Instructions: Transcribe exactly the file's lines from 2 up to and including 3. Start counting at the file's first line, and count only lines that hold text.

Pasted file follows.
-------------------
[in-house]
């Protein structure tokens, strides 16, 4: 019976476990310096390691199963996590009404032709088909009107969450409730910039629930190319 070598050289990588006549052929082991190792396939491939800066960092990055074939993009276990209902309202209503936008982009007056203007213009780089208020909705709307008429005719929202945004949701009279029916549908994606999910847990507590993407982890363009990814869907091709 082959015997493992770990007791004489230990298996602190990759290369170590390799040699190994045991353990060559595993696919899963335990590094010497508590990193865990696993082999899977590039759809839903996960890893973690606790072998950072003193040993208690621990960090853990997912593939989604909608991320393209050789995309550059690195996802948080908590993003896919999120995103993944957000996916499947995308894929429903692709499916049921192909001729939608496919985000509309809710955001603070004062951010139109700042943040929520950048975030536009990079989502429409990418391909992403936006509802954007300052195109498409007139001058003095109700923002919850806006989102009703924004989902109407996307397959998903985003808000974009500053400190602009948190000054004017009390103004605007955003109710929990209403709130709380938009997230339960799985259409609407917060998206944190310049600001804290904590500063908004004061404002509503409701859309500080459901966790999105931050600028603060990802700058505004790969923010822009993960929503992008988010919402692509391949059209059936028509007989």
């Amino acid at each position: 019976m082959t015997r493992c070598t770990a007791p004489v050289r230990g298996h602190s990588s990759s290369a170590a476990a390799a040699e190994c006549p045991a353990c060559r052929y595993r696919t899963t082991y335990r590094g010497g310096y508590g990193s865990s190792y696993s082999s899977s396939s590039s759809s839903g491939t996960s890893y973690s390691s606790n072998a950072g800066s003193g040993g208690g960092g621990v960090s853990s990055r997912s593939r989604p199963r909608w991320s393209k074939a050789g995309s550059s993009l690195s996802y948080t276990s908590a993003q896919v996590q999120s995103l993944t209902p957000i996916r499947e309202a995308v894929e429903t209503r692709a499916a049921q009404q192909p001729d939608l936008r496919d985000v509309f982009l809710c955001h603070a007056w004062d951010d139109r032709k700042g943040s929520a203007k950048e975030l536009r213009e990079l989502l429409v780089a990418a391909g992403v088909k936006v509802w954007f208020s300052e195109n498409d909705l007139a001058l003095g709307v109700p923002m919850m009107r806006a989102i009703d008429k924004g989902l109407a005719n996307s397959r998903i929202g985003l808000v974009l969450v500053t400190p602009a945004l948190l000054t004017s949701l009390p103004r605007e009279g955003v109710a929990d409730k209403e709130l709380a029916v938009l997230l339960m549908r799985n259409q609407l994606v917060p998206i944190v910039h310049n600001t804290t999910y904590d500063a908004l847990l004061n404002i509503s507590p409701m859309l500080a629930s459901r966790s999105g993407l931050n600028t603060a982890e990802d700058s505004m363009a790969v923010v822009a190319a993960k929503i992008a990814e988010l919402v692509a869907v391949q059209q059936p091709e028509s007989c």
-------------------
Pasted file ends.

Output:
């Protein structure tokens, strides 16, 4: 019976476990310096390691199963996590009404032709088909009107969450409730910039629930190319 070598050289990588006549052929082991190792396939491939800066960092990055074939993009276990209902309202209503936008982009007056203007213009780089208020909705709307008429005719929202945004949701009279029916549908994606999910847990507590993407982890363009990814869907091709 082959015997493992770990007791004489230990298996602190990759290369170590390799040699190994045991353990060559595993696919899963335990590094010497508590990193865990696993082999899977590039759809839903996960890893973690606790072998950072003193040993208690621990960090853990997912593939989604909608991320393209050789995309550059690195996802948080908590993003896919999120995103993944957000996916499947995308894929429903692709499916049921192909001729939608496919985000509309809710955001603070004062951010139109700042943040929520950048975030536009990079989502429409990418391909992403936006509802954007300052195109498409007139001058003095109700923002919850806006989102009703924004989902109407996307397959998903985003808000974009500053400190602009948190000054004017009390103004605007955003109710929990209403709130709380938009997230339960799985259409609407917060998206944190310049600001804290904590500063908004004061404002509503409701859309500080459901966790999105931050600028603060990802700058505004790969923010822009993960929503992008988010919402692509391949059209059936028509007989």
């Amino acid at each position: 019976m082959t015997r493992c070598t770990a007791p004489v050289r230990g298996h602190s990588s990759s290369a170590a476990a390799a040699e190994c006549p045991a353990c060559r052929y595993r696919t899963t082991y335990r590094g010497g310096y508590g990193s865990s190792y696993s082999s899977s396939s590039s759809s839903g491939t996960s890893y973690s390691s606790n072998a950072g800066s003193g040993g208690g960092g621990v960090s853990s990055r997912s593939r989604p199963r909608w991320s393209k074939a050789g995309s550059s993009l690195s996802y948080t276990s908590a993003q896919v996590q999120s995103l993944t209902p957000i996916r499947e309202a995308v894929e429903t209503r692709a499916a049921q009404q192909p001729d939608l936008r496919d985000v509309f982009l809710c955001h603070a007056w004062d951010d139109r032709k700042g943040s929520a203007k950048e975030l536009r213009e990079l989502l429409v780089a990418a391909g992403v088909k936006v509802w954007f208020s300052e195109n498409d909705l007139a001058l003095g709307v109700p923002m919850m009107r806006a989102i009703d008429k924004g989902l109407a005719n996307s397959r998903i929202g985003l808000v974009l969450v500053t400190p602009a945004l948190l000054t004017s949701l009390p103004r605007e009279g955003v109710a929990d409730k209403e709130l709380a029916v938009l997230l339960m549908r799985n259409q609407l994606v917060p998206i944190v910039h310049n600001t804290t999910y904590d500063a908004l847990l004061n404002i509503s507590p409701m859309l500080a629930s459901r966790s999105g993407l931050n600028t603060a982890e990802d700058s505004m363009a790969v923010v822009a190319a993960k929503i992008a990814e988010l919402v692509a869907v391949q059209q059936p091709e028509s007989c």